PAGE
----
..WIT'l1ERS' V. SOWLES.
sessment is made:' The shareholders'havEr no interest in the making of except as they may be interested in the 'fate of their stock. the But the statute binds themdor the bank. Upon the principles of those American cases, the property of married Women would riot be specifically charged with such liability. And if the principles ofthe English cases prevailed here, they would not affect such separate,property. The married women, when stockholders, have no part in creating the liability; therefure, there is no ground to infer an intention to charge their separate property because they are presumed to make something liable for any debts created by them. The liability is forced upon them by the statute,eand there is no entering into it by them from which any presumption of an appointment of their separate property to satisfy it can be drawn. The liability is purely personal, and is entirely separated from the property, except as that may be reached to satisfy the personal judgment. The remedy appears to be at law, the same as it is fbr any cause of action accruing against a married woman. A married woman could apart from her husband. not at that time' be sued at law in If he could not be made liable with her, that might be a ground for proceeding in equity against her where there might be a decree against her without him. But the common law cast upon the husband all the obligation!! of the wife, however arising, and there is no defect in procedure at law on account. 2 Kent, Comm. 143. There is no ground to be found for maintaining this bill; therefore it must be dismissed. . Let there bea decree sustaining the demurrer, and dismissing the bUl of complaint for want of jurisdiction in equity.
SOWI,ES, Ex'r,and another, Trustee, and another.
Oourt, D. Vermont. November 11, 1887.)
ExECUTORS AND ADMINISTRATORS-DEBTS OF·DEOEDENT-RESIDUARY LEGACY.
The levy of an execution upon property of a testator in the hands of the residuary legatee. to satisfy a Qebt of the testator. will be vacated where it is shown that the' executor still has in his hands property of the estate not yf1lr. lurrendered to such residuary legatee.
In Equity. For statement of the facts of this case, see Witters v. Sowlea, ante, 130. (JM,ste:r W. Witters, for orator; Edward A. Sowles and Kiftredge Haskins, for defendants.
WHEELER, J. Final decree against the estate of the testator. in the hands of the executor, and in default of payment therefrom against thE' same in the hands of the trustee, and in default of payment therefrom against Susan B. Sowles, according to the decision on final.hearing,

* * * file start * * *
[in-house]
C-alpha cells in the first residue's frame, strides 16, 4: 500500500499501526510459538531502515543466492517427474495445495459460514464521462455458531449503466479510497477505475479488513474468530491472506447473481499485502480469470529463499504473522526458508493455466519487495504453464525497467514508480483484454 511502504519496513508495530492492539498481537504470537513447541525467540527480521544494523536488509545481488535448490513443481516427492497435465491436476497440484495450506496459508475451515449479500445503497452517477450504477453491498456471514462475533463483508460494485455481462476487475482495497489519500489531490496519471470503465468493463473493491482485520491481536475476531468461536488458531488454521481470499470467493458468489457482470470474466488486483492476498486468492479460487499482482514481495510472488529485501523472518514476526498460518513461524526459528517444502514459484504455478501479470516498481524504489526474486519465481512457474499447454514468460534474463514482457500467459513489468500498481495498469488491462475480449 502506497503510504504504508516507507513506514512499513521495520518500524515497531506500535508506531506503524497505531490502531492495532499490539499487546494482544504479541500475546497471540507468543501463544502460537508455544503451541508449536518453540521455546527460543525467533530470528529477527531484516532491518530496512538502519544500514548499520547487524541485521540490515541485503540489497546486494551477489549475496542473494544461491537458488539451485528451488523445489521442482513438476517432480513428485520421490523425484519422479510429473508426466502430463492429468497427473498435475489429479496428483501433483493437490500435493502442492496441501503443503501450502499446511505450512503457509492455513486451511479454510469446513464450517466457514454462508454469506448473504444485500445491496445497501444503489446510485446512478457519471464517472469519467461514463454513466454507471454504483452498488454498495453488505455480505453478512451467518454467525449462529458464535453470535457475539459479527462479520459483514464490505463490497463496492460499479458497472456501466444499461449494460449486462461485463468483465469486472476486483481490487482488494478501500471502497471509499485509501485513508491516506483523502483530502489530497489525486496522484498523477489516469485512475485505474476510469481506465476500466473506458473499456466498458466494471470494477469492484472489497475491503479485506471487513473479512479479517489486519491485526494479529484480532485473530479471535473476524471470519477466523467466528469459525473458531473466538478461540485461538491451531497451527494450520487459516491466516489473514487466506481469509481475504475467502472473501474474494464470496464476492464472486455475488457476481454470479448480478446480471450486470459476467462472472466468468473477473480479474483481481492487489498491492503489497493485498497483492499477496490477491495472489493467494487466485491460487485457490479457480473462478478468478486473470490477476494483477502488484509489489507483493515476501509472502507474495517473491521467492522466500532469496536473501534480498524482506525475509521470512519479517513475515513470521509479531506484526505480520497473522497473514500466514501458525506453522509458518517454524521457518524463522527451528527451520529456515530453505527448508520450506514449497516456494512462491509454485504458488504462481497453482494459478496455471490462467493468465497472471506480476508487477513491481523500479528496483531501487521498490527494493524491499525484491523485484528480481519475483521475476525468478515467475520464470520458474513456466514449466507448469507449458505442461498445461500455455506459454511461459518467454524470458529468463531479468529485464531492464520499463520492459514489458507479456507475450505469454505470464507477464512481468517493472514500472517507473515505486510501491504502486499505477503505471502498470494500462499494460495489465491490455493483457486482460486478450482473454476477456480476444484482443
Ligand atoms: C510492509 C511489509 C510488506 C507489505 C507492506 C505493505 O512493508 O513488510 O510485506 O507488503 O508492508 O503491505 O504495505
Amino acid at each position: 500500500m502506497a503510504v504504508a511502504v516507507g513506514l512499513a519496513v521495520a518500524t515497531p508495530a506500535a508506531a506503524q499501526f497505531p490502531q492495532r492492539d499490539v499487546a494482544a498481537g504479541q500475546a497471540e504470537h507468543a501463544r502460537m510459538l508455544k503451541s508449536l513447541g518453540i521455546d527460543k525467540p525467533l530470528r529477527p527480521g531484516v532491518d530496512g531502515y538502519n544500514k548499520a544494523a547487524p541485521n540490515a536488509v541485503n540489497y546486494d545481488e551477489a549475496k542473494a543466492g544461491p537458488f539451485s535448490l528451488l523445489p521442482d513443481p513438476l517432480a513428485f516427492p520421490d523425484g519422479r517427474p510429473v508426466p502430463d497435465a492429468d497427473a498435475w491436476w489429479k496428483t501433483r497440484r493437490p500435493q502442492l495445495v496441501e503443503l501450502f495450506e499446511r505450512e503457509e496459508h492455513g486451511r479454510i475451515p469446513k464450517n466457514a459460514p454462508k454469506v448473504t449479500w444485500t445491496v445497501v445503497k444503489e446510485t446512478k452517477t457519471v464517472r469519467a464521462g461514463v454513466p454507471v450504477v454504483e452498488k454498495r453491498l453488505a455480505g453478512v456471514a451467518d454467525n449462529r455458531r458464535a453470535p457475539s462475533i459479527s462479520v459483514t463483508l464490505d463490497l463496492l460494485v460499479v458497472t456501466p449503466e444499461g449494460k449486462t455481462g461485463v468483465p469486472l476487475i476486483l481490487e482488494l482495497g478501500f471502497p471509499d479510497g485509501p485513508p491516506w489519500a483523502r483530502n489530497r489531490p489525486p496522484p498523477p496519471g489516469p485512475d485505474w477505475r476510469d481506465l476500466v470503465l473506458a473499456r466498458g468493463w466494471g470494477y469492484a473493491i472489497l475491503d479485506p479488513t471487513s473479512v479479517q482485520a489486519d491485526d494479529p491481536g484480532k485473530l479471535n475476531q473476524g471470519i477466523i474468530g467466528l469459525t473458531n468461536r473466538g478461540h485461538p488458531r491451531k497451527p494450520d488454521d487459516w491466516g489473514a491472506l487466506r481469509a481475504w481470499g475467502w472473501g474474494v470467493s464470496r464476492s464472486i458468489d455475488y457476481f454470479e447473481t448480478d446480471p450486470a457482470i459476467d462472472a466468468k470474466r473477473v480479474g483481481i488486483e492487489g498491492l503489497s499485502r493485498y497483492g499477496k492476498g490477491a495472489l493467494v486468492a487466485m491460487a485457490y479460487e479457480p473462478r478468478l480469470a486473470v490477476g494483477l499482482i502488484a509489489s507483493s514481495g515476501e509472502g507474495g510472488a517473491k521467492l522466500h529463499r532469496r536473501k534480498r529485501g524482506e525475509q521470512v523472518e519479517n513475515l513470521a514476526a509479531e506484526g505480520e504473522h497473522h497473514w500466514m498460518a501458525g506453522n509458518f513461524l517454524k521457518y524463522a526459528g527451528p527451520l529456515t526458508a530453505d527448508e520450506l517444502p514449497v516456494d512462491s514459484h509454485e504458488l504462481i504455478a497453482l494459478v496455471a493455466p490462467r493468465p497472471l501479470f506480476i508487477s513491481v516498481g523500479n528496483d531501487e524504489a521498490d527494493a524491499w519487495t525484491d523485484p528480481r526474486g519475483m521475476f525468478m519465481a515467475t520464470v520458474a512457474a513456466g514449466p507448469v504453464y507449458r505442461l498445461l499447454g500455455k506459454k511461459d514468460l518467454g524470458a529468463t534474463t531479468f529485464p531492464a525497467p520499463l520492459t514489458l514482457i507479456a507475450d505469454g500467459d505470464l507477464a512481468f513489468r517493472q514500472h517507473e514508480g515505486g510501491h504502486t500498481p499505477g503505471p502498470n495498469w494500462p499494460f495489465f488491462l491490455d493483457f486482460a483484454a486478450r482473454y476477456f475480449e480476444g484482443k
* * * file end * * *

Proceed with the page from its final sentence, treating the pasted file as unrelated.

has been entered herein. Witter, V. Sowles, ante, 180, 139. On de-fault of payment execution has been taken out running against the goods,chattels, or lands of the testator in the hands of the execll:tor, and for want thereof against any such in the hands of the trm:>tt", and for want thereof against the goods, chattels, or lands of Susan B. Sowles. The marshal has levied. the same upon lands of the testator in the hands of the trustee, and threatens to sell the same to satisfy the decree. The defendants have moved to set aside the levy on the ground that there in the hands of the executor which ought to go are lands of first to satisfy the decree, and which were pointed out to the marshal to betaken for that purpose. There is no question, and none is made, but that it is within the power of the court to Yacate the levy for this cause. Krippendorfv. Hyde, 110 U. S. 276, 4 Sup. Ct. Rep. 27; Covell v. Heyman, 111 U. S0:176, 4 Sup. Ct. Rep. 355. It is manifest that the assets in the hands of the executor ought to be exhausted before those in the hands of the trustee are takeu; for the liability on which the decree is founded accrued against· the former, and the latter could be holden to satisfy it only for want of the former. The only question there is, therefore, on this motion, is whether the lands pointed out are of the estate of the testator in the hands of the executor. That they were of the estate of the testator is not disputed; therefore the question is narrowed down to whether they are in the hands of the executor. The creditors of the testator had the first lien upon the assets of this estate. rfhat was provided for by the bond of the executor pursuant to the laws of the state. Rev. Laws, § 2067. Susan B. Bellows was residuary legatee. The executor was executor of her will, and Margaret B. Sowles was residuary legatee in that. The probate court found that there were sufficient assets to pay the debts and legacies, and leave a large amount for the residuary legatee, and thereupon decreed that the executor pay the debts and legacies, and decreed the residue to the estate of Susan B. Bellows ,as the residuary legatee; and at the same time that court decreed that the executor pay all her debts and legacies, and decreed the residue to Margaret B. Sowles, residuary legatee. These decrees settled the liability of the executor for the debts and legacies. Weeks v. Sowles, 58 Vt. 696, 6 Atl. Rep. 603. They left the estate in the hands of the executor to pay the debts and legacies from, and settled the right of the residuary legatee to the residue after such payment, but left the adjustment of that to her and the executor. It appears in the case that the debts and legacies are not all paid. The executor has the right, under the laws of the state, to hold possession of the realestate so long as may be necessary for the purposes of making payment. Rev. Laws Vt. §§ 2182, 2185. He may also surren· del' the same to a devisee during the progress of the settlement. Section 2185. Dunbar v. Dunbar, 3 Vt. 472; Lyman v. Webber, 17 Vt. 488. The orator sets forth that the lands pointed out as in the hands of the executor have been by him surrendered to the residuary legatee by virtue of his authority as executor, and that thereby they have ceased to be in his hands as executor. The only evidence in the case bearing upon